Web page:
But some cashew merchants and plantation owners who spoke on the condition of anonymity said unnecessary taxes and levies introduced into the system were too much burden to bear without running into losses.

The crisis of an alleged obnoxious government policy peaked in 2019 when the National Cashew Association of Nigeria (NCAN), Kogi State chapter, under the leadership of Elder Sule Ochala, accused the state government of using all manner of taxations, harassment and intimidation to strangulate cashew farmers and marketers out of business.

The association was said to have issued a 14-day ultimatum to the state government to reverse all the imposed taxes, but to no avail. The crisis has lingered on with different dimensions.

Cashew farmers also stated that part of their woes was created by seasonal unstable climate in the region.

“Cashew trees need very little rain during flowering. Heavy and persisting stormy rain destroys the flowers. And the yields will be very poor eventually. In the two past seasons we experienced severe bad weather, which contributed to poor yields,” Alaji Etubi, a plantation owner from the Egume area in the eastern part of Kogi said.

Again, Yakubu, cashew merchant and the state chairman of Palm Oil Producers Association, said the last straw that brought lull into the business of cashew in the state was the alleged sharp practices of some of the middlemen or product owners and merchants.

He stated that the foreign merchants shifted their focus from cashew products in the state when they discovered that some of the farmers had started adulterating it with foreign materials to increase its weight at the scale so as to make more money.

“The middlemen would mix the cashew nuts with stones, pebbles and its likes to double their weight at the scale.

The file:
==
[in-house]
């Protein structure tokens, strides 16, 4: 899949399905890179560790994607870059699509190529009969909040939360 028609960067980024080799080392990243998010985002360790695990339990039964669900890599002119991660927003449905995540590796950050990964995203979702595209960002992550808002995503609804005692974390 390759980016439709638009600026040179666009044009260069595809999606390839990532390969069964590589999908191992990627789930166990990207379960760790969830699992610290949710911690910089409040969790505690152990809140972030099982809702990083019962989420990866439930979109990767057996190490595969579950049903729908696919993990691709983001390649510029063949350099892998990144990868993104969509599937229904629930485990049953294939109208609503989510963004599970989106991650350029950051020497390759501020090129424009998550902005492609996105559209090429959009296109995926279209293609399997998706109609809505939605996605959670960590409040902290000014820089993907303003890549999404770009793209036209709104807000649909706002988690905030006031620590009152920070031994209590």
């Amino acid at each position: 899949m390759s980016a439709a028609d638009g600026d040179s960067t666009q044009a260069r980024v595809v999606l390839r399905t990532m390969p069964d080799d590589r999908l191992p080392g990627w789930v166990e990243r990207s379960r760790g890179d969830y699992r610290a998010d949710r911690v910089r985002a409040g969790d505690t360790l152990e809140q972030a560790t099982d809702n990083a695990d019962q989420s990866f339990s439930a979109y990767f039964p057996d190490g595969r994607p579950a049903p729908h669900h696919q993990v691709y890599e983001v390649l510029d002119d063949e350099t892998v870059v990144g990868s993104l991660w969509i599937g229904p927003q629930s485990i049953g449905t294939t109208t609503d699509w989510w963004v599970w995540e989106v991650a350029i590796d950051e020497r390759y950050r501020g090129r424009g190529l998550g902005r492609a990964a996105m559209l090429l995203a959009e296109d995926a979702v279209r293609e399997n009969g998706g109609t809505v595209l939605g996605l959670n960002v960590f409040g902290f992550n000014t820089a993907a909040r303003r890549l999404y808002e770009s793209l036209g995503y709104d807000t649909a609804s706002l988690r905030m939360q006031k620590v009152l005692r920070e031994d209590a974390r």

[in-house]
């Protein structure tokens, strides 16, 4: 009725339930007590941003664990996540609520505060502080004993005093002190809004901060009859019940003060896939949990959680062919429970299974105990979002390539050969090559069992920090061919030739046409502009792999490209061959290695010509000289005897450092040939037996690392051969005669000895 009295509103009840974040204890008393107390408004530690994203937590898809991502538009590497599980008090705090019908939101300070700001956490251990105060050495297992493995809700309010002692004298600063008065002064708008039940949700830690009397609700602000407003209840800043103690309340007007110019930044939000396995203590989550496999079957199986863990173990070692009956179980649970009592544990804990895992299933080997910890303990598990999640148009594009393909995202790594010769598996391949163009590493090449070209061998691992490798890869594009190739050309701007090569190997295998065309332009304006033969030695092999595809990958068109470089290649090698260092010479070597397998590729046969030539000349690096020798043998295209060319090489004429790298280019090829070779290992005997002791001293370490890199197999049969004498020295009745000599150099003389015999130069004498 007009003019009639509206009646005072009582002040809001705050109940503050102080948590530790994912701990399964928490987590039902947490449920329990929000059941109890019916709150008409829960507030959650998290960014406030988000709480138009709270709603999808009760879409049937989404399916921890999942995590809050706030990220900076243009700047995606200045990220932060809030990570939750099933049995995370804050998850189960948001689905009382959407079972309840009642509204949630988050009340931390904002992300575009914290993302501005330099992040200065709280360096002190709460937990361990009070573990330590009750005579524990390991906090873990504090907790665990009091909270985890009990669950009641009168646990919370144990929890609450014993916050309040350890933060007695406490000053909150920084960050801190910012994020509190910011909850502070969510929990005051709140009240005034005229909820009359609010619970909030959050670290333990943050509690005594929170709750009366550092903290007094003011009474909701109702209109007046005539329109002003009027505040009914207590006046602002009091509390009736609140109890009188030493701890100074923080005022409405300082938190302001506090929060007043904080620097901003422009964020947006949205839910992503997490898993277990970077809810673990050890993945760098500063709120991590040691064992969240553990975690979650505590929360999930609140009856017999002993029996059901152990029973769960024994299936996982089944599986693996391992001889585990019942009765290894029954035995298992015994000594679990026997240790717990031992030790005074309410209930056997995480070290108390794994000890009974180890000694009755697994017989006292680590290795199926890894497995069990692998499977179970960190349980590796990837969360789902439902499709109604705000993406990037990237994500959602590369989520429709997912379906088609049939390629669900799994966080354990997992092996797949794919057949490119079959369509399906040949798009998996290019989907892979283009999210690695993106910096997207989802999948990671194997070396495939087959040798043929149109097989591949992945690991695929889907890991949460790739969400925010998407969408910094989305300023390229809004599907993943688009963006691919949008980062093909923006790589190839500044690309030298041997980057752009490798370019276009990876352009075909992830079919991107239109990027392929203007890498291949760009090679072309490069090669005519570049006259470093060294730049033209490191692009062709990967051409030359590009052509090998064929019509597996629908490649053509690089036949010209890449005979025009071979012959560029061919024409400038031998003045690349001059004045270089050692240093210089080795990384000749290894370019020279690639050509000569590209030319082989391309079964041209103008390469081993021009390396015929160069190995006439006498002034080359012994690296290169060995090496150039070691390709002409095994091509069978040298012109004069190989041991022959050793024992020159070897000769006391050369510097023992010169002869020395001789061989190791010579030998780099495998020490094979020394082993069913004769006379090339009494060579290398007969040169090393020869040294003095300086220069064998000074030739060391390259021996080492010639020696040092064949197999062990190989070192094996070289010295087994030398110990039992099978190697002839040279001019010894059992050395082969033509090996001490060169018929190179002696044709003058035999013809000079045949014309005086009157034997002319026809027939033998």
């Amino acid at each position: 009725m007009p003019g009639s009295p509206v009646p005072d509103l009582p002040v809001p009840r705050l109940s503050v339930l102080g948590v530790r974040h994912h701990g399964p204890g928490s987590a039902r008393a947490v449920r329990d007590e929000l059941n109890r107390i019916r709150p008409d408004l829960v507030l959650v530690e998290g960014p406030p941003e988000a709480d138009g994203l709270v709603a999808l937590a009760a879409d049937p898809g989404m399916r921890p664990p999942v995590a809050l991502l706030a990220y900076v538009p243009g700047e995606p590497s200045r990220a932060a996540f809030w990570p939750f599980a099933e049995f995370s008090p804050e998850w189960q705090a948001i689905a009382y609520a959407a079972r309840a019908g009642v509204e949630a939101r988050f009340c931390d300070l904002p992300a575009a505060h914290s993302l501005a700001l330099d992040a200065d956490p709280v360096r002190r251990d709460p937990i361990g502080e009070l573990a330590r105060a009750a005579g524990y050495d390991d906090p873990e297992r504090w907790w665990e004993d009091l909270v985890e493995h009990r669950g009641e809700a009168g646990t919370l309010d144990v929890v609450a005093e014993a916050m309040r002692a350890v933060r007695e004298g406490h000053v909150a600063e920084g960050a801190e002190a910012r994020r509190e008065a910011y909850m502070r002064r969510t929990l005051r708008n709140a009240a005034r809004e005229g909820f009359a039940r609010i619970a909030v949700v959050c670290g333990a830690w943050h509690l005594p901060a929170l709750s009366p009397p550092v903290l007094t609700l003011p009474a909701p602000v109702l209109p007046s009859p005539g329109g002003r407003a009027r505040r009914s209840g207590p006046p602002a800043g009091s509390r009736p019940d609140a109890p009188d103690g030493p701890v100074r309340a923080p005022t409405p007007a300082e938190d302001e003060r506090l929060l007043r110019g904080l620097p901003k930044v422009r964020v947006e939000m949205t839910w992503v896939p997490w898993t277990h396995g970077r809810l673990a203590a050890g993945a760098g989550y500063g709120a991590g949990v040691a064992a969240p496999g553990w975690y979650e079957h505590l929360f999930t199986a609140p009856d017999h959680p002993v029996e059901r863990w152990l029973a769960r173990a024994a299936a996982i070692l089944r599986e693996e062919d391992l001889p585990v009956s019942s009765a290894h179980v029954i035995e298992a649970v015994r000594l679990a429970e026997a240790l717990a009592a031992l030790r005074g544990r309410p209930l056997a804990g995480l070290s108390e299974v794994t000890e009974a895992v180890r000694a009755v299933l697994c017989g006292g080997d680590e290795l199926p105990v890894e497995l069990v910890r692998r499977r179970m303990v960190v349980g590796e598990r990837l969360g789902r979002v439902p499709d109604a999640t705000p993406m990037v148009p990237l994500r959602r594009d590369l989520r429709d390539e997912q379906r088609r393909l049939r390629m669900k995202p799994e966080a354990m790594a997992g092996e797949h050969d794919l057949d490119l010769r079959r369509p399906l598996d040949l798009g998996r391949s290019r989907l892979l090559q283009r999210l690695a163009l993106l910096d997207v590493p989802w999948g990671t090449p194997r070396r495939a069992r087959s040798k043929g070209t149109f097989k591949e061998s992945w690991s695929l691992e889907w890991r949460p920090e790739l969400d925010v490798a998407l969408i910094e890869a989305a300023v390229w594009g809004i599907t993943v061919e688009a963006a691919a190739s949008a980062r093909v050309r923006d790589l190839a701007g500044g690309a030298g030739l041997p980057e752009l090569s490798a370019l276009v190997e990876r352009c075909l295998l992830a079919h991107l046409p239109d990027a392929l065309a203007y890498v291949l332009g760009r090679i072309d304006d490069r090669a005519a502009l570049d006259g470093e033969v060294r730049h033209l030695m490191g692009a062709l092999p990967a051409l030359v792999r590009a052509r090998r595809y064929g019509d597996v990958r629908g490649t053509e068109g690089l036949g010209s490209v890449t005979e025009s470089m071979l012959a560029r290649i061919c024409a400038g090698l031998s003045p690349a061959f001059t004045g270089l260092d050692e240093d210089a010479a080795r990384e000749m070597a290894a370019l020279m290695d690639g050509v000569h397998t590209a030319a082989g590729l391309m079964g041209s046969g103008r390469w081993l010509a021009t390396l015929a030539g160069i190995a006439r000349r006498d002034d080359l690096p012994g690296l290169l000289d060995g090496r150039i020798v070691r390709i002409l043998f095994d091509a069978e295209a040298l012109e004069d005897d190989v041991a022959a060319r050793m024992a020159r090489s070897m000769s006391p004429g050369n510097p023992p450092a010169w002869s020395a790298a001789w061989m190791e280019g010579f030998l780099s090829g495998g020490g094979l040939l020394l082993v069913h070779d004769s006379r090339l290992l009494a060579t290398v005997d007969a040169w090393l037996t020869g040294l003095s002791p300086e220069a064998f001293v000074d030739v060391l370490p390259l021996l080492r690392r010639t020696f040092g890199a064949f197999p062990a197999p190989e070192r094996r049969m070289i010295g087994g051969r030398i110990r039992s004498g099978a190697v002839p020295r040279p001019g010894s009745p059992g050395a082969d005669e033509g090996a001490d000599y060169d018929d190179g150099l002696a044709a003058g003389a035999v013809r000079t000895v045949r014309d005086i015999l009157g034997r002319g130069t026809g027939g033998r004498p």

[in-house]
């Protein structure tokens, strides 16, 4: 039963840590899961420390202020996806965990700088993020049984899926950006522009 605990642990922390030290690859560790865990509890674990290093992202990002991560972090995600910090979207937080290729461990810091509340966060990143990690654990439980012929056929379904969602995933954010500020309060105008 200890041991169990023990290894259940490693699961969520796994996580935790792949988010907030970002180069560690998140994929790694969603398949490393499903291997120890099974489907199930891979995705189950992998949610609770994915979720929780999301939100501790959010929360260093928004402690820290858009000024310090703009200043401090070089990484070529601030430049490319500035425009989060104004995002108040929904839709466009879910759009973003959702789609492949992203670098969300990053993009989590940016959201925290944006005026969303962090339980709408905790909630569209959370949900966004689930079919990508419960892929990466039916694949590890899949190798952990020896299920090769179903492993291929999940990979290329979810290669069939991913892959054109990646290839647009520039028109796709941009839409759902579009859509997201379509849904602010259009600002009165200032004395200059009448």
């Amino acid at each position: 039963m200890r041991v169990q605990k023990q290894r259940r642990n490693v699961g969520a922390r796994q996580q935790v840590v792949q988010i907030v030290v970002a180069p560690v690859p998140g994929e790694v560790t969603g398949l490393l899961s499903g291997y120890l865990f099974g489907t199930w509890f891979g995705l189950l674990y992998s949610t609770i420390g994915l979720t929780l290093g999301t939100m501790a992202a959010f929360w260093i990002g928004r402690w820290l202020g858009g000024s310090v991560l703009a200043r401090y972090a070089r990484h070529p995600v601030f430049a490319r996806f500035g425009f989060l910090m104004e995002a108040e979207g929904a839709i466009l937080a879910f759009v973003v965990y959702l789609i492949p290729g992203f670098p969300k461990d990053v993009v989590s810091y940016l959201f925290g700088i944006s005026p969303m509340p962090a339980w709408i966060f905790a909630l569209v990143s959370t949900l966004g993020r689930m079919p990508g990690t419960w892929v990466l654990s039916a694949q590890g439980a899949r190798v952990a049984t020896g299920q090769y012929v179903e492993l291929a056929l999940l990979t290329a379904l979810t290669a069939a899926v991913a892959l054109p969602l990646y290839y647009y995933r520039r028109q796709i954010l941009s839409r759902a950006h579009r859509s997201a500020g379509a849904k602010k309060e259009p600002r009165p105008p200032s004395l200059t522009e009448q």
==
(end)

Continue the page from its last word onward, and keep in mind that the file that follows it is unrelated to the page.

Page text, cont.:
“This practice was later discovered by the foreign merchants, so they abandoned our products for two to three years.

“It was just last year that the merchants restored the market relationship with us fully and business has started picking up gradually,” he said.

He also lamented the lack of assistance from the state government, stressing that most plantation owners were retired civil servants, security agents or low-income earners that could not afford to give the necessary care to their cashew trees to get high yields.

Daily Trust on Sunday learnt that because of the lucrative nature of the business, the people of Okun, the Yoruba-speaking area of the state, are replacing their cassava farms with cashew plantations.

According to Ojo Demola from Kabba in Kabba/Ijumu Local Government Area, the people have realised the importance of cashew farming, especially its huge foreign exchange potential and decided to venture into it.

Demola believes that since their soil can sustain tree crops like cocoa, kola, mango, orange and  guava, producing at a great level, cashew trees would survive with high yield.

Meanwhile, in their June meeting in Lokoja, cashew farmers and stakeholders in the state had called for the establishment of a cashew production and development village.

Also, the trade promotion advisor, Nigerian Export Promotion Council (NEPC), Mrs Amina Abdulmalik stated, “The NEPC has targeted cashew because it constitutes the major agricultural commodity in Kogi State, with huge potentials that are yet to be fully maximised.

“A recent data sourced from the National Bureau of Statistics showed that apart from aluminum alloy, urea and re-exports oil and gas, majority of Nigerian export in 2021 remained raw unprocessed products like crude oil, cocoa and sesame seeds.”

Another stakeholder, the Central Bank of Nigeria (CBN), stated that fund had been arranged for a cashew processing industry in the state.

A director in the apex bank, Mallam Hassan Dauda, who represented the financial institution at the stakeholders’ meeting, encouraged cashew farmers in Kogi to use the opportunity to access fund.

While noting that the attitude of the Kogi State Government towards cashew farming was not encouraging, the CBN urged government at all levels to ensure that cashew industry was encouraged in their different domains, adding, “The Central Bank of Nigeria is set to assist cashew farmers in the state.”

The cashew fruit, which can be eaten raw, has been scientifically proved to be a reliable source of protein, fatty acid and minerals. It is also said to be useful in the confectionery and bakery industry as the fruit is rich in vitamin C and useful for wine production.